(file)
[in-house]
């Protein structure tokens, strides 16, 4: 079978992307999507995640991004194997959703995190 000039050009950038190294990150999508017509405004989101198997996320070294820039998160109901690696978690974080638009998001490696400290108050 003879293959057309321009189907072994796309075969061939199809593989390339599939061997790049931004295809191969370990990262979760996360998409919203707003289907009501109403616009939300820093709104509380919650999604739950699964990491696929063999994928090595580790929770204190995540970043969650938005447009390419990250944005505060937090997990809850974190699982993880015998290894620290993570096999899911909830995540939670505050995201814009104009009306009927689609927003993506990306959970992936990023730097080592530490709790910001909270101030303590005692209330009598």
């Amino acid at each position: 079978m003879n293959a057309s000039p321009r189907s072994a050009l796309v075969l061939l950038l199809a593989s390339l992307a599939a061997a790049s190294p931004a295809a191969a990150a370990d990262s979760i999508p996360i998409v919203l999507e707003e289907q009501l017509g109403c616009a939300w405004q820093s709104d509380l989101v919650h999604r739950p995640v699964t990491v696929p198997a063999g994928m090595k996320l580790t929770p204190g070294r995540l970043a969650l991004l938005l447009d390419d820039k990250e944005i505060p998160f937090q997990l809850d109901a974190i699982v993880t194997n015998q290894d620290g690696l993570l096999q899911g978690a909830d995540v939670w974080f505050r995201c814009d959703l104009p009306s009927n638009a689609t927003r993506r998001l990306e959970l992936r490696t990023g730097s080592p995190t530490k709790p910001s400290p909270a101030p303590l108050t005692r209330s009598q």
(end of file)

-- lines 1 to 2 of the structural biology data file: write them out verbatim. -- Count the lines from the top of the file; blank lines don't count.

[in-house]
């Protein structure tokens, strides 16, 4: 079978992307999507995640991004194997959703995190 000039050009950038190294990150999508017509405004989101198997996320070294820039998160109901690696978690974080638009998001490696400290108050 003879293959057309321009189907072994796309075969061939199809593989390339599939061997790049931004295809191969370990990262979760996360998409919203707003289907009501109403616009939300820093709104509380919650999604739950699964990491696929063999994928090595580790929770204190995540970043969650938005447009390419990250944005505060937090997990809850974190699982993880015998290894620290993570096999899911909830995540939670505050995201814009104009009306009927689609927003993506990306959970992936990023730097080592530490709790910001909270101030303590005692209330009598």